Herbert Salzman, 74, a former Agency for International Development official who had been executive vice president of the Overseas Private Investment Corp., which provides insured American investments to Third World nations, died of leukemia Dec. 23 at Memorial Sloan-Kettering Cancer Center in New York.
Mr. Salzman, a business executive and banker, was named assistant AID administrator in 1966, specializing in directing private investment to developing countries. In that capacity he helped create Overseas Private Investment, a quasi-public organization underwritten by Congress. He was its executive vice president from 1970 to 1976, then served until 1981 in Paris as U.S. representative to the Organization for Economic Cooperation and Development.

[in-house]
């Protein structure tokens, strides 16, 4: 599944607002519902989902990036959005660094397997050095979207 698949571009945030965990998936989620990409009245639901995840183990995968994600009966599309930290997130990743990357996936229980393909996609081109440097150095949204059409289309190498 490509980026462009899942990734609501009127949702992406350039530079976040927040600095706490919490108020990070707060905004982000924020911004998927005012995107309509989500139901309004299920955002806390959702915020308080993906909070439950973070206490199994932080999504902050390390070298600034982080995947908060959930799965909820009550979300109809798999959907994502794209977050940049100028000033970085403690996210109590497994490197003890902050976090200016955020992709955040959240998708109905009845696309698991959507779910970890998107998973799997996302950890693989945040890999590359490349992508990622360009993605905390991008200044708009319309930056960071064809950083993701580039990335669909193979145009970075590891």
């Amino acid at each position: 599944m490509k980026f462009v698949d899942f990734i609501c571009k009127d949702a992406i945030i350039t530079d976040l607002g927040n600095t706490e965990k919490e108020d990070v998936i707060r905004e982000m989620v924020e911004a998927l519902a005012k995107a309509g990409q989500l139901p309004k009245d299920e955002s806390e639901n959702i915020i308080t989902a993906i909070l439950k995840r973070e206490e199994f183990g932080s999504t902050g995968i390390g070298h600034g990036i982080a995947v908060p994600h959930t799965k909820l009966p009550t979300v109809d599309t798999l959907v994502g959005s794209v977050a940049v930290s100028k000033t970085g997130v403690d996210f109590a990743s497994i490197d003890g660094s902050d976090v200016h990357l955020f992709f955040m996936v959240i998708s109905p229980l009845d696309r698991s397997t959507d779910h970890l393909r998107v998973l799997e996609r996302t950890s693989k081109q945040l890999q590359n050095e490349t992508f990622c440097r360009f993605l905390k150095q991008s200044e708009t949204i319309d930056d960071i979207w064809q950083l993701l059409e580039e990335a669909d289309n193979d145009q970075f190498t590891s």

MOHAMMED SIDIQ SHANSHAL
Iraqi Information Minister
Mohammed Sidiq Shanshal, 80, the first information minister appointed after Iraq became a republic 32 years ago, died Dec. 25, newspapers in Baghdad reported. They did not give the place or cause of his death.
Mr. Shanshal was a key civilian figure who helped the army topple the monarchy in a coup in July 1958. After the coup, he was appointed minister of information in the government the army formed under Gen. Abdul Karim Qassim. He later broke with Qassim and resigned as minister of information over the general's Arab policies and his relations with Egypt. Like many other pan-Arab politicians in Iraq at the time, he favored close ties with Egypt.